Debra Purdy Kong’s second Casey Holland mystery begins with two rather prosaic situations. Kids are regularly brawling on Vancouver’s Mainland Public Transit buses, and someone is hurling stones at bus windows. Casey, considered MPT’s best undercover investigator, is assigned to both cases. Another transit cop, Jasmine, has been attempting to deal with the recalcitrant youths and is not pleased with Casey’s involvement. Jasmine perceives the other woman as “Miss Perfect,” a notion Casey does little to challenge.
Casey finds herself trapped in much more serious circumstances when Jasmine is murdered, leaving behind a young son and many potential suspects, including an abusive ex-husband and casual boyfriends. When the brother of Jasmine’s best friend becomes the lead murder suspect, lines are drawn and relationships sour.
Kong offers a grounded portrait of Casey, who is unable to quell petty thoughts about Jasmine but begins to see parallels between the dead woman’s life and her own. Despite Jasmine’s perceptions, Casey’s life is far from perfect: she is divorced, estranged from her mother, and legal guardian to her sister’s adopted daughter. The stress of parenting, working extra shifts, and taking criminology courses means Casey had her hands full well before Jasmine’s murder, yet an altruistic streak won’t allow her to ignore what happened to her dead colleague.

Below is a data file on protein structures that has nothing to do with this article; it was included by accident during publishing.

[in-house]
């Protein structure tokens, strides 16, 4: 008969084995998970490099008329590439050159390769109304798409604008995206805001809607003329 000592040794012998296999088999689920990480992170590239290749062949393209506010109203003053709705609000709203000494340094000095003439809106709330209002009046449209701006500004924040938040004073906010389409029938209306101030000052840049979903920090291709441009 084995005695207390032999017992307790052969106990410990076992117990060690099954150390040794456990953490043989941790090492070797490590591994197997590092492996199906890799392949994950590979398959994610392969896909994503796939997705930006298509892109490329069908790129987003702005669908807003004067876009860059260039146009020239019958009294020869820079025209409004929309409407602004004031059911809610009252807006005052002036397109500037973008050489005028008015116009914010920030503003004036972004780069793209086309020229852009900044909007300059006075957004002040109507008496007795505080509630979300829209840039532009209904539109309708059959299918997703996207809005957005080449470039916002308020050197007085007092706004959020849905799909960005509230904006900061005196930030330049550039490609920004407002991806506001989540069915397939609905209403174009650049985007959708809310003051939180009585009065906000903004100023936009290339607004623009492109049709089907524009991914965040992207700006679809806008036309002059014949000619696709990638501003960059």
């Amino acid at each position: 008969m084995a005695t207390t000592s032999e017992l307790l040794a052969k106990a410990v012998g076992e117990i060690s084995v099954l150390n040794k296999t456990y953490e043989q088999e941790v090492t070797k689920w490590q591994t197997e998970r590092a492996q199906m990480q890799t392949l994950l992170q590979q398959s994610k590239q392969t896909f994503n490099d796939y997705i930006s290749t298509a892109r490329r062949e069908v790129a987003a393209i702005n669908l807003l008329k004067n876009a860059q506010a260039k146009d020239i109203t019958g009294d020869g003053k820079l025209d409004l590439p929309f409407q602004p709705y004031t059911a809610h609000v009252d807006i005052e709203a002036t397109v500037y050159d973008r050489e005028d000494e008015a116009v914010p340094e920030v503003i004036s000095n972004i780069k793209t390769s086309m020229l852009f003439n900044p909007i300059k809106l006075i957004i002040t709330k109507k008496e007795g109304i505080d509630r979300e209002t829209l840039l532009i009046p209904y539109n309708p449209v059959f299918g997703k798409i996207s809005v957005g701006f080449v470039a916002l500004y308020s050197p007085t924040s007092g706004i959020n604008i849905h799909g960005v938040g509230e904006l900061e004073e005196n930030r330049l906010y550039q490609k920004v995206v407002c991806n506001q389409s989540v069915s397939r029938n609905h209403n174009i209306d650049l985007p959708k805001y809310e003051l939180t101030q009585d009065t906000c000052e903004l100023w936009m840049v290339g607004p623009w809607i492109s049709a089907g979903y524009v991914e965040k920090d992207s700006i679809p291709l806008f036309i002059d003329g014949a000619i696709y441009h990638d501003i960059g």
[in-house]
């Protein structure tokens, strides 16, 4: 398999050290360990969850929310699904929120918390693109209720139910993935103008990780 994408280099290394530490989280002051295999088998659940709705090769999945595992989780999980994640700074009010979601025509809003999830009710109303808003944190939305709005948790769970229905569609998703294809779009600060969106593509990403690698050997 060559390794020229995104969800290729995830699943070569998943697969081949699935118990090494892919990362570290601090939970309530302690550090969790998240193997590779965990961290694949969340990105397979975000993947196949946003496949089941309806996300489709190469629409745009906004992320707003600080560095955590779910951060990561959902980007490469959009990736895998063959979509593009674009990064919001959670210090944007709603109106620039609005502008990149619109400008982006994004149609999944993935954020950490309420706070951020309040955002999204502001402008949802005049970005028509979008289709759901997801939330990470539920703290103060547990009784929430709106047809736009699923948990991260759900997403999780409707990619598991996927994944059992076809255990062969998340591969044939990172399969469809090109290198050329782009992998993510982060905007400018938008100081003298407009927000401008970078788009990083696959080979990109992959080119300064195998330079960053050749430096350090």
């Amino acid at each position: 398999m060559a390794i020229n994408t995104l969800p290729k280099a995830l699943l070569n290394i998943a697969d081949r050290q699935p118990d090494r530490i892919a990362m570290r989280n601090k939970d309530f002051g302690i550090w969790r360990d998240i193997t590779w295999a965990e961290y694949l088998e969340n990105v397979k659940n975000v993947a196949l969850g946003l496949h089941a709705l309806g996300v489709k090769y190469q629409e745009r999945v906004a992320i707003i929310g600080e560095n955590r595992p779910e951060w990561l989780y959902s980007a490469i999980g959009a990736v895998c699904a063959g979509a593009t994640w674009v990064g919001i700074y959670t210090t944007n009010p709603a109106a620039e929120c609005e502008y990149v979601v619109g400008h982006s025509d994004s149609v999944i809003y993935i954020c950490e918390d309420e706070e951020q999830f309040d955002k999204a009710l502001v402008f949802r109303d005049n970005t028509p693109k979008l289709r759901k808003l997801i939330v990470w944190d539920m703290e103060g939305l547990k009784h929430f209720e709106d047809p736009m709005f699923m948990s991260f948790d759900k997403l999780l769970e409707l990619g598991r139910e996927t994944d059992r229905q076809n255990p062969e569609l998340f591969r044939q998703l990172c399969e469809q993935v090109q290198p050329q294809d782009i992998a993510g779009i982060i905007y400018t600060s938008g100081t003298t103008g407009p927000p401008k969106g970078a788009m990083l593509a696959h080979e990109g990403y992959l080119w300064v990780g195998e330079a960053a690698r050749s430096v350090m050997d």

The novel’s short, punchy chapters whisk the story along to a thrilling climax, while the characters’ relationships and rivalries provide a strong emotional anchor. Procedural details, such as the patronizing attitude of the police toward private security services, lend the tale authenticity. In choosing a transit cop for a protagonist, Kong has found an interesting amateur sleuth, and a mechanism to juxtapose criminal activity on a small and large scale. Casey’s complicated personal life, coupled with her professional aspirations, gives this series ample room to evolve over time.